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According to the CDC, almost half of U.S. adults are looking to lose weight.Martin CB, et al. (2018). Attempts to lose weight among adults in the United States, 2013–2016. https://www.cdc.gov/nchs/products/databriefs/db313.htm The popularity of gyms and boutique fitness studios makes it easier than ever: Both cardio exercise and resistance training can build muscle and reduce fat.

But if you’ve ever started a weight loss program only to find that the scale isn’t budging, you know it can seriously mess with your motivation. You’re not alone, and here’s why it’s happening.

Ever heard the claim that a pound of muscle weighs more than a pound of fat? It’s false! A pound is a pound (of feathers, glass, Jell-O — you name it).

However, muscle does have a greater density than fat, meaning it takes up less volume than an equal amount of fat. This explains why someone can look slimmer without a significant drop in weight.

The reverse is true too. This effect is often noticeable in older adults, since muscles tend to shrink with age and damaged muscle cells are repaired at a much slower rate. (Your mind’s not playing tricks on you — Grandma is actually shorter these days.) Kalyani RR, et al. (2014). Age-related and disease-related muscle loss: The effect of diabetes, obesity, and other diseases. https://www.ncbi.nlm.nih.gov/pmc/articles/PMC4156923/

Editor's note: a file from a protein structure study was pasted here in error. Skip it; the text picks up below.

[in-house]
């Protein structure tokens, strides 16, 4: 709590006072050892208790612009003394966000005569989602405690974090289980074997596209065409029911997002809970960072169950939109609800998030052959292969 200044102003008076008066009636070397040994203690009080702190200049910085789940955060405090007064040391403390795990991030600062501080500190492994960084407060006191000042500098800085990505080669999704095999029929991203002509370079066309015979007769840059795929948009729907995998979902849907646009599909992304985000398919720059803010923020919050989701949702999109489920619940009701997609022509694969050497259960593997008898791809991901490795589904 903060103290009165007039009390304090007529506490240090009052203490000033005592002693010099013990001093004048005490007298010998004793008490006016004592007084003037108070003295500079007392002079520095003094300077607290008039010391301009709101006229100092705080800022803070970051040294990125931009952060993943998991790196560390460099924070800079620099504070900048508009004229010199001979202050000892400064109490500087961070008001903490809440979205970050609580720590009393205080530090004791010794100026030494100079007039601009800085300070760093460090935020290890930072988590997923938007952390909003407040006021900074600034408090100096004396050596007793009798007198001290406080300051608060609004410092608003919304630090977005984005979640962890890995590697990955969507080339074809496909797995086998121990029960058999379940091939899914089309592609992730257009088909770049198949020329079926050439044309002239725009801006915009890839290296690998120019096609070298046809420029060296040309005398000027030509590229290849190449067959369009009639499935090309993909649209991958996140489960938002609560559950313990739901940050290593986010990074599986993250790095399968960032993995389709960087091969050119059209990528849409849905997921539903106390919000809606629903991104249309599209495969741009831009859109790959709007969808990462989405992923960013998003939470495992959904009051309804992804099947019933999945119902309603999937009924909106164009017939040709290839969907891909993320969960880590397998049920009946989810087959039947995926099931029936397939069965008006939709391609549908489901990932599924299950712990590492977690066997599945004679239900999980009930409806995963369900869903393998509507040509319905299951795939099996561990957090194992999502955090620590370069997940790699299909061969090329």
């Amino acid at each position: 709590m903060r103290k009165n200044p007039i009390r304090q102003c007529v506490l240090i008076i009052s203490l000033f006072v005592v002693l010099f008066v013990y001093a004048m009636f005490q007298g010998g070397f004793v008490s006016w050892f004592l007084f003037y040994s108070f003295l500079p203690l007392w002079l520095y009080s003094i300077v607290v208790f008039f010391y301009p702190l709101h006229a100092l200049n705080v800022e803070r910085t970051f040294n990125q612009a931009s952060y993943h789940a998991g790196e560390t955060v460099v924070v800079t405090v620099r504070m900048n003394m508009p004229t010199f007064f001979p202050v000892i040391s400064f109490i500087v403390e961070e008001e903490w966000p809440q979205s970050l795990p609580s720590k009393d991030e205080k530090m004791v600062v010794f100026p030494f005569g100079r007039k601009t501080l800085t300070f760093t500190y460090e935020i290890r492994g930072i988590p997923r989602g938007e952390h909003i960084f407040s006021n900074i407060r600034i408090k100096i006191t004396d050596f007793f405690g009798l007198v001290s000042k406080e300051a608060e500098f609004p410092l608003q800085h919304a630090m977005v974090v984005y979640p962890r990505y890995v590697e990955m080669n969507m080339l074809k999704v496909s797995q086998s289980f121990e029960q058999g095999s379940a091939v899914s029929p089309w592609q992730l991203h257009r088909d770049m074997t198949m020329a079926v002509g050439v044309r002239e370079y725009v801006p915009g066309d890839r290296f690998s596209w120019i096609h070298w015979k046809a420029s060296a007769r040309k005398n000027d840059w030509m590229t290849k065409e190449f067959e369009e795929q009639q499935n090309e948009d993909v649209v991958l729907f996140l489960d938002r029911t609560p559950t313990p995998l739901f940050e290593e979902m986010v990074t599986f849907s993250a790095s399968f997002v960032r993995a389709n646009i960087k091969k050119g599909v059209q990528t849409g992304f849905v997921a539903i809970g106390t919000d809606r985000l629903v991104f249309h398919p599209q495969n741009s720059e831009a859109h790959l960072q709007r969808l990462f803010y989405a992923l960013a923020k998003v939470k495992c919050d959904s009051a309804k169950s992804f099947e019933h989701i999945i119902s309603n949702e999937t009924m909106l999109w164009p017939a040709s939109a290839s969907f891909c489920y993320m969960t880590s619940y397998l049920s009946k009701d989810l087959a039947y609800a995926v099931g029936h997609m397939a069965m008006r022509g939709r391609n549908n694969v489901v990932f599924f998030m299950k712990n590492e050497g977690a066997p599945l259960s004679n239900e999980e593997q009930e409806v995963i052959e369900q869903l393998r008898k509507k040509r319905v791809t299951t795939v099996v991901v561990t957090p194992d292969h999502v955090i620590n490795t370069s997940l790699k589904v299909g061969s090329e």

While it’s a myth that muscle “weighs” more than fat, research does show that excess body fat can contribute to serious health conditions like stroke, heart disease, and diabetes. Britton KA, et al. (2013). Body fat distribution, incident cardiovascular disease, cancer, and all-cause mortality. https://www.ncbi.nlm.nih.gov/pmc/articles/PMC4142485/

It may be a good idea to talk to your doctor and find out if your body composition is optimal for your health goals. Keep in mind that everyone is different and no two bodies are alike.

In the meantime, here’s how to get an accurate picture of how much fat and muscle you actually have on your frame.

BMI

The body mass index (BMI) is by far the most popular metric for what’s “healthy” when it comes to body composition. But it’s tricky to determine the ideal figure for each person, given how much muscle can shift the numbers.

That’s why some people have criticized the CDC’s BMI calculator. It takes into account only weight and height — not muscle or frame size. It simply can’t tell you how much fat you have.

If your result is 18.5 to 24.9, doctors would put you in the “normal” weight range for your height.About adult BMI. (2017). https://www.cdc.gov/healthyweight/assessing/bmi/adult_bmi/index.html But if you’ve been hitting the gym and your guns are rock-solid, don’t be surprised if those extra pounds of muscle place you in the “overweight” or “obese” category.

WHR